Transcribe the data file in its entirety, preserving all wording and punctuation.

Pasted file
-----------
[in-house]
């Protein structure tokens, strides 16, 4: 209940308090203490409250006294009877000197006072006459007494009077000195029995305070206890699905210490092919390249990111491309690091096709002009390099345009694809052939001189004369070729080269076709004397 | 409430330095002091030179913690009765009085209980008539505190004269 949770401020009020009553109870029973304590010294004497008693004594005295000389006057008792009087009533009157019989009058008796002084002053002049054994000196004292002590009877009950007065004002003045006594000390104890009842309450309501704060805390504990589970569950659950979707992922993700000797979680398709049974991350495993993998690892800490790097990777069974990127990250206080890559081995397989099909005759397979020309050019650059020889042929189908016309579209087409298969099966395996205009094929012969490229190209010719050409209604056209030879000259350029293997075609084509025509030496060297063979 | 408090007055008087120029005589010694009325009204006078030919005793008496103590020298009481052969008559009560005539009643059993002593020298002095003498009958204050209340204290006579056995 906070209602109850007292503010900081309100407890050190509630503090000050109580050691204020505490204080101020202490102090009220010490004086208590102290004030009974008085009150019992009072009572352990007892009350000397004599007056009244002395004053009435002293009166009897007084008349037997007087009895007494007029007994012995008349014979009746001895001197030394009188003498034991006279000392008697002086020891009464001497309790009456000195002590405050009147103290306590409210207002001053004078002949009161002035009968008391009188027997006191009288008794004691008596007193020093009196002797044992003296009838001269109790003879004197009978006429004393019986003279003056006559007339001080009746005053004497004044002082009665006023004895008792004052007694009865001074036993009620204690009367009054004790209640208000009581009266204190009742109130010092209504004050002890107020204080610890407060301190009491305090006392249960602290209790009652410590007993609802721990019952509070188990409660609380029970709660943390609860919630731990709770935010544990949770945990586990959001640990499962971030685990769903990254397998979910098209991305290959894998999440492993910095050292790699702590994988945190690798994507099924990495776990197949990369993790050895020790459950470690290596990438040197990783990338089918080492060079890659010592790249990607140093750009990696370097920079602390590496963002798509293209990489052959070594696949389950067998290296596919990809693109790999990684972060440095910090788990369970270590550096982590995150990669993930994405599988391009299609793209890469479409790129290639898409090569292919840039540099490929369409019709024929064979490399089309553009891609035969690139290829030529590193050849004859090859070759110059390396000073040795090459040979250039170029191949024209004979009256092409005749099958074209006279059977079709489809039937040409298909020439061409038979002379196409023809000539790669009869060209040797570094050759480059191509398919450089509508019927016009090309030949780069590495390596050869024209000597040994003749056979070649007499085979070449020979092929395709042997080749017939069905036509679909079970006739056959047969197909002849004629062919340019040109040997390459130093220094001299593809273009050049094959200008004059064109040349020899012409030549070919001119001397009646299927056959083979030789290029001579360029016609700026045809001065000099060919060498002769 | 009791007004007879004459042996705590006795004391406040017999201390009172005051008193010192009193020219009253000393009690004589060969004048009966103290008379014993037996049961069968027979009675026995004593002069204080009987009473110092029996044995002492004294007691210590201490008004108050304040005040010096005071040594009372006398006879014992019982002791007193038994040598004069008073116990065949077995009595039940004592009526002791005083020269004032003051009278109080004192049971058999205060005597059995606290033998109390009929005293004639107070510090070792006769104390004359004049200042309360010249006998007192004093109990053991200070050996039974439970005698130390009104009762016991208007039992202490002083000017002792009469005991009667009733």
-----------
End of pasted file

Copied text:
[in-house]
């Protein structure tokens, strides 16, 4: 209940308090203490409250006294009877000197006072006459007494009077000195029995305070206890699905210490092919390249990111491309690091096709002009390099345009694809052939001189004369070729080269076709004397 | 409430330095002091030179913690009765009085209980008539505190004269 949770401020009020009553109870029973304590010294004497008693004594005295000389006057008792009087009533009157019989009058008796002084002053002049054994000196004292002590009877009950007065004002003045006594000390104890009842309450309501704060805390504990589970569950659950979707992922993700000797979680398709049974991350495993993998690892800490790097990777069974990127990250206080890559081995397989099909005759397979020309050019650059020889042929189908016309579209087409298969099966395996205009094929012969490229190209010719050409209604056209030879000259350029293997075609084509025509030496060297063979 | 408090007055008087120029005589010694009325009204006078030919005793008496103590020298009481052969008559009560005539009643059993002593020298002095003498009958204050209340204290006579056995 906070209602109850007292503010900081309100407890050190509630503090000050109580050691204020505490204080101020202490102090009220010490004086208590102290004030009974008085009150019992009072009572352990007892009350000397004599007056009244002395004053009435002293009166009897007084008349037997007087009895007494007029007994012995008349014979009746001895001197030394009188003498034991006279000392008697002086020891009464001497309790009456000195002590405050009147103290306590409210207002001053004078002949009161002035009968008391009188027997006191009288008794004691008596007193020093009196002797044992003296009838001269109790003879004197009978006429004393019986003279003056006559007339001080009746005053004497004044002082009665006023004895008792004052007694009865001074036993009620204690009367009054004790209640208000009581009266204190009742109130010092209504004050002890107020204080610890407060301190009491305090006392249960602290209790009652410590007993609802721990019952509070188990409660609380029970709660943390609860919630731990709770935010544990949770945990586990959001640990499962971030685990769903990254397998979910098209991305290959894998999440492993910095050292790699702590994988945190690798994507099924990495776990197949990369993790050895020790459950470690290596990438040197990783990338089918080492060079890659010592790249990607140093750009990696370097920079602390590496963002798509293209990489052959070594696949389950067998290296596919990809693109790999990684972060440095910090788990369970270590550096982590995150990669993930994405599988391009299609793209890469479409790129290639898409090569292919840039540099490929369409019709024929064979490399089309553009891609035969690139290829030529590193050849004859090859070759110059390396000073040795090459040979250039170029191949024209004979009256092409005749099958074209006279059977079709489809039937040409298909020439061409038979002379196409023809000539790669009869060209040797570094050759480059191509398919450089509508019927016009090309030949780069590495390596050869024209000597040994003749056979070649007499085979070449020979092929395709042997080749017939069905036509679909079970006739056959047969197909002849004629062919340019040109040997390459130093220094001299593809273009050049094959200008004059064109040349020899012409030549070919001119001397009646299927056959083979030789290029001579360029016609700026045809001065000099060919060498002769 | 009791007004007879004459042996705590006795004391406040017999201390009172005051008193010192009193020219009253000393009690004589060969004048009966103290008379014993037996049961069968027979009675026995004593002069204080009987009473110092029996044995002492004294007691210590201490008004108050304040005040010096005071040594009372006398006879014992019982002791007193038994040598004069008073116990065949077995009595039940004592009526002791005083020269004032003051009278109080004192049971058999205060005597059995606290033998109390009929005293004639107070510090070792006769104390004359004049200042309360010249006998007192004093109990053991200070050996039974439970005698130390009104009762016991208007039992202490002083000017002792009469005991009667009733």